When MOG launched its All Access music service back in December, we gave it a rave review, but it was missing one key feature: mobile. These applications bring all of the functionality of the desktop service and they do it one better, by allowing you to store as many songs and albums as you’d like to your phone’s storage for offline access.

Navigating the application should come naturally to anyone who has used the iPhone’s music player (and it’s actually a big step up over the music player that comes stock on Android). After first firing up the app, the first feature you’ll want to try is search. You’ll find the regular options here, like searching by artist and song, but there’s also an option for Playlists, which allow you to search through user-curated playlists created by MOG’s large community of music fans. This is part of a recurring theme in the application: discovery, which is important if you’re keen on tapping into the service’s broad music library. The main navigation screen also includes a list of New Releases, top songs and albums across the service, and a collection of songs handpicked by MOG’s editors on a daily basis.

MOG really shines when it comes to actually getting the music you want to hear onto your phone. When you find a song or album you like, you have two options: you can stream it (just tap the song or album title), or you can download it and store it locally. Next to each song and album is an arrow pointing downward; hit that, and MOG will start downloading the files the background (it’s really nice to be able to download an entire album or playlist in one tap).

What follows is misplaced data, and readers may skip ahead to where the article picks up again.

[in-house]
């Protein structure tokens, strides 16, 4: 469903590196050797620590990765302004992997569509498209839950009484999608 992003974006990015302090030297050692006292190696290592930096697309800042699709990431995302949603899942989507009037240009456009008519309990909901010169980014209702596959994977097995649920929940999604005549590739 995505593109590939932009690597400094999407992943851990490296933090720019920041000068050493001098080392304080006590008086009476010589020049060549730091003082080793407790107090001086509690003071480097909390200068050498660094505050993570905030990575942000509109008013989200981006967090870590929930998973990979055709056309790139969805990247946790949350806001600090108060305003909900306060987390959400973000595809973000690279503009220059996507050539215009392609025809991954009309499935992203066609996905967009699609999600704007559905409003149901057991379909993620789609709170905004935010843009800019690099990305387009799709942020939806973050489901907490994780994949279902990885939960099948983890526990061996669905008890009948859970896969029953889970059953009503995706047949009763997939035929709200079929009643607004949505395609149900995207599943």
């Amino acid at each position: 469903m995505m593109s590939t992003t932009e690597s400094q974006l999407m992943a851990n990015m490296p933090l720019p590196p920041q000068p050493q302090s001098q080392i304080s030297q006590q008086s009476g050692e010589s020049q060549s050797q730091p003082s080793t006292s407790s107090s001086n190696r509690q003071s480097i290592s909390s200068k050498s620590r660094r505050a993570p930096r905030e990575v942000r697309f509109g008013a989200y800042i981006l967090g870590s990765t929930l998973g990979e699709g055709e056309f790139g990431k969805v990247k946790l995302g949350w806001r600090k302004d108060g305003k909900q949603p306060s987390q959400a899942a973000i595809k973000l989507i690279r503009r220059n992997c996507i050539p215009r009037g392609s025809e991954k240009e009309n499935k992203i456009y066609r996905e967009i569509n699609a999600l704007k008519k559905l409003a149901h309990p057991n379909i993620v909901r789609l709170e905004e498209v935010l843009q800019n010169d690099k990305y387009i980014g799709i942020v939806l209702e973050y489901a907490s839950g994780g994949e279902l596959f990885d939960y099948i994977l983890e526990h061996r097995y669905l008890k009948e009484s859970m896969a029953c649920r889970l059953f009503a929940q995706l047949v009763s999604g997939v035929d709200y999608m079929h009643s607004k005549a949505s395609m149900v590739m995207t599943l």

There isn’t any restriction on how much music you can download, other than the amount of storage you have available on your phone. By default downloads clock in at 64 kbps AAC+, but you can elect to download files at a much higher quality 320 kbps MP3 bitrate if you’d like (this obviously takes up more space).

You can also use MOG mobile to create custom digital radio stations, sort of like Pandora, but without the learning algorithms. Input a seed artist or song titles, and MOG will start playing similar music. Using a sliding scale, you can tell MOG to play only music by that artist, or you can increase the amount of variety you want to introduce into the station.

The applications have been a long time coming. MOG showed them off at SXSW in March, only to have its iPhone application sit in App Store limbo waiting for Apple’s approval for a month. Now that they’re out, you can expect MOG to push them hard, with help from the new $9.5 million funding round it raised earlier this year. Note that this release doesn’t include support for iOS 4′s multitasking; MOG says that it will be coming in the next two weeks in an update.

Of course, MOG isn’t alone in this space. The service will be competing against the likes of Rhapsody, and more competitors like Rdio and Spotify are on the horizon (the latter two have received plenty of press, but are not yet available in the US). Also note that MOG offers a version of its service that omits mobile access for $5 a month. Update: As the commenters point out, US users can request an invite code to Rdio from its site, but it’s still in private beta.

Information provided by CrunchBase

SCVNGR Looks To Make ‘Checking In’ Less Antisocial, More Physical

Foursquare may be helpful for seeing what your friends are up to, but the act of checking in — standing in a bar, face buried in your phone’s screen as you hunt for the right venue — is anything but social. Now, hot on the heels of its partnership with the New England Patriots, location-based gaming service SCVNGR is announcing a nifty new feature that could go a long way toward resolving this issue (and we’ll probably see other services copy it). If you’ve tried Bump, it will sound very familiar: a social check-in involves getting a group of friends to physically tap their phones together at the same time (it’s more fun than it sounds).

So why would anyone actually want to do this? First, it’s more fun than your standard check-in — I could see this working as a decent, albeit nerdy, icebreaker at bars. And it’s probable that the Patriots will be trying it out during a game as part of a stadium-wide social checkin. SCVNGR is also incenting users to do this by offering in-game bonuses that make social check-ins worth significantly more than most other actions.